The people and the Militia Draft.
If it had been the design of the call for the militia to obtain the smallest effective force, by imposing the greatest burden upon the community, the object could not have been more fully accomplished than it is under the present call.
In all drafts of militia that have been ever known in any country, the system of employing substitutes has been provided for, by which useful members of society, who could not leave their business without pecuniary ruin to themselves and great injury to the public, have been enabled to put better fighting men in their places.
But no such system is new provided, and efforts to obtain information from headquarters are futile.
There are thousands of men in the community who are unfit for soldiers, who are vastly more useful to their country in their places of business than they could be in the ranks, and who would each cheerfully arm and equip a good soldier for a substitute, and not only put him into a militia company for a month's service, but into a volunteer company for twelve months; thus keeping business going at home, and adding effective strength to the army; but who cannot do so, because, owing to ignorance, or incompetency, or imbecility, or indifference somewhere, no mode has been digested by which this most advantageous arrangement can be affected.
It would seem as if an irrepressible conflict of interests were raging between the Confederate
and State authorities, and that those of the State
were refusing to devise any means for making the call effective and convenient to the people, in the effort to make those of the Confederacy
as unpopular with the country as possible.
Thus it would seem that the people were to be made to endure the maximum amount of suffering from this call in order that this man in office may gain some contemptible advantage over that m in office.
We have no doubt that the Confederate Government are honestly of opinion that the militia strength of the country ought to be put in a state of efficiency at this moment.
We have no doubt that in pursuance of that honest opinion, they have signified the fact in the usual legal form to the State
We have no doubt that having done so, inasmuch as the matters of organization and of details belong exclusively to the State
, they have left it to the State
authorities to bring the militia into a state of efficiency in the manner provided by State laws.
It is precisely at this point that the burden upon the community begins.
The object of the call is to furnish effective soldiers.
That object can be accomplished much better by devising a judicious system of regulations for the employment of substitutes than by any other process.
The furnishing of substitutes for the militia service could be greatly improved upon, by allowing the substitute to be mustered as a twelve month's volunteer.
The moment it was known in Kentucky
, in Maryland
, and other quarters, that soldiers could be enlisted here as substitutes and provided with arms, immense numbers of men would flock to Virginia
for the army, and many hundreds already here could find ready places in the volunteer companies, being provided, as they would be, with arms.
The rule in regard to the minimum age of the recruit might also be modified so as to allow persons not less than seventeen or sixteen to substitute others on being provided with arms.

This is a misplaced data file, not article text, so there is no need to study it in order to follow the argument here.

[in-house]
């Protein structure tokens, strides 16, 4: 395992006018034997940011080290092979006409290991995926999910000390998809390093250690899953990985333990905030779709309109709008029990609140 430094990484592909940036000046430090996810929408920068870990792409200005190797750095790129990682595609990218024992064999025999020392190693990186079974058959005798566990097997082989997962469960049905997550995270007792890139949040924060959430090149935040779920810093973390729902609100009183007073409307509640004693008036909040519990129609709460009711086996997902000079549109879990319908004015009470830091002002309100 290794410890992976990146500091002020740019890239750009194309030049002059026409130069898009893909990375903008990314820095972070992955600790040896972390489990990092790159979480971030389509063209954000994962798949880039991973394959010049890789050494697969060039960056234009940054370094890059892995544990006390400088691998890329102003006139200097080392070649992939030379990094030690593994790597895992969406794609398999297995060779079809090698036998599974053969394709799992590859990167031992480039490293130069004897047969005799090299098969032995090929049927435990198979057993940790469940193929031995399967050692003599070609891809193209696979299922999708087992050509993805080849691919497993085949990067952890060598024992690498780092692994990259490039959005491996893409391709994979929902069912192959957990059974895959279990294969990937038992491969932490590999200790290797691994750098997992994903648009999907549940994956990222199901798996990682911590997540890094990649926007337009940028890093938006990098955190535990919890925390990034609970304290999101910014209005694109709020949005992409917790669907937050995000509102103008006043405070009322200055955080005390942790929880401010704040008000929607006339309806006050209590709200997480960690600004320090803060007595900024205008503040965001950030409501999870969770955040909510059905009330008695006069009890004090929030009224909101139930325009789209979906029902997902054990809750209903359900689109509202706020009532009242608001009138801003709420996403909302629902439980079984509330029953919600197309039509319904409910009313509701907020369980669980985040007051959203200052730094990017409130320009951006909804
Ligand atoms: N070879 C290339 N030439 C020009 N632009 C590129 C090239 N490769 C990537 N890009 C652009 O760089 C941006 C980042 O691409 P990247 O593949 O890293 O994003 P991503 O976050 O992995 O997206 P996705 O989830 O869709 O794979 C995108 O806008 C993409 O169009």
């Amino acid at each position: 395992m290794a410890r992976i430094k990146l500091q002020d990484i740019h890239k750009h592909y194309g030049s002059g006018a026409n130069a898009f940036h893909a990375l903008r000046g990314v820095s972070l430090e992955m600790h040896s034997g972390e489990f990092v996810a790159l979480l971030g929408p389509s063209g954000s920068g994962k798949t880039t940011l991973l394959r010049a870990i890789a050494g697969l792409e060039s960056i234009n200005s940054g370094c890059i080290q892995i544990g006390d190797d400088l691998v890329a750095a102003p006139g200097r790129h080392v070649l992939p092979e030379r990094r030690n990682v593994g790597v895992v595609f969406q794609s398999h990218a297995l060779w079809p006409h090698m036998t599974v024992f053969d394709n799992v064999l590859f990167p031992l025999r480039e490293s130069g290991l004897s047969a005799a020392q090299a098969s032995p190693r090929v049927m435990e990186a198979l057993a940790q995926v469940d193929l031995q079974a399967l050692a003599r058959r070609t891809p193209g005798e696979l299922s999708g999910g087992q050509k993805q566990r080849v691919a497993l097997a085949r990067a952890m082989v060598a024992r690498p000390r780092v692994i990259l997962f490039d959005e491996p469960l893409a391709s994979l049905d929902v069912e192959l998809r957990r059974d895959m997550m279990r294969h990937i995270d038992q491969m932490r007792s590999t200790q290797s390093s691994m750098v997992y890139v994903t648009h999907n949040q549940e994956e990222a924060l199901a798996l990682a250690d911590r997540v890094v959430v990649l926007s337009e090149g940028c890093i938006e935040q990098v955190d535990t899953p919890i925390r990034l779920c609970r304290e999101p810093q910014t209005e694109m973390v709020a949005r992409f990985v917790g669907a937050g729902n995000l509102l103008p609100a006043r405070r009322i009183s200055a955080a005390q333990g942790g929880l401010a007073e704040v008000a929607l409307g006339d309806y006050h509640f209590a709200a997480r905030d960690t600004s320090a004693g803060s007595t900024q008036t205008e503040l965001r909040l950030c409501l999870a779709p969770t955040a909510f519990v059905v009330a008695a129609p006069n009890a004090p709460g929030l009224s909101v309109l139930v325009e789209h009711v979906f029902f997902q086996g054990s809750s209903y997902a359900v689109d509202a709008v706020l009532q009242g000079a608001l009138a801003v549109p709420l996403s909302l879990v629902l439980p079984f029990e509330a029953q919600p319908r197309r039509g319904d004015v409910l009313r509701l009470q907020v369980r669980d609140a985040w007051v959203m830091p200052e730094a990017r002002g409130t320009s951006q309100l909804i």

Thus a very considerable army of armed and effective volunteers might be obtained by the call for the militia, provided only some pains were used in good faith by the Executive
looking to the organization of soldiers, rather than to putting unnecessary burdens on the people.
Unless some measures of this sort are taken, it is clear that the call for the militia will prove a miserable abortion, and bring disgrace, as it has already brought odium, upon the heads of its contrivers.
The people cannot be expected to do impossible things, and will not consent to take part in an affair alike absurd, ridiculous, useless, and destructive.
The mustering of militia has been a standing butt of derision for fifty years, and the popular derision and execration will be turned upon the men who would re-enact the mockery in the midst of so solemn a crisis of the country.
If any good could be effected by mustering an unarmed militia force, the people would encounter any mere pecuniary sacrifice or personal inconvenience, and rally to the banner of the country.
But when their Government calls upon them to suffer unprecedented sacrifices, in order to take part in a grand farce and wretched mockery, it asks quite too much of their patriotism, their patience and their pride.
We expect to hear of numerous popular meetings in the counties, and the universal expression of extreme unwillingness to take part in this militia tom-foolery.
These expressions will doubtless be coupled with pledges to send more effective men into the field, on the volunteer system, than could possibly be obtained by mustering the militia.
The counties of the North
side have responded with liberality and promptness to the call of the country for troops.
They would have responded even more liberally if the volunteer spirit had not been repressed by the refusal to accept them into the service for the want of arms.
Now that it is understood that they will be accepted with their own arms in their hands, they will leap to the call of the country again; but it will be done with the understanding that the Government
shall not violate good faith by calling forth the militia after it has stripped the country of volunteers.
One or the other force must be left to take care of home interests.
The Government must practices a little honer with the people, and not first beguiles them of volunteers, then rob them of all the residue of its men.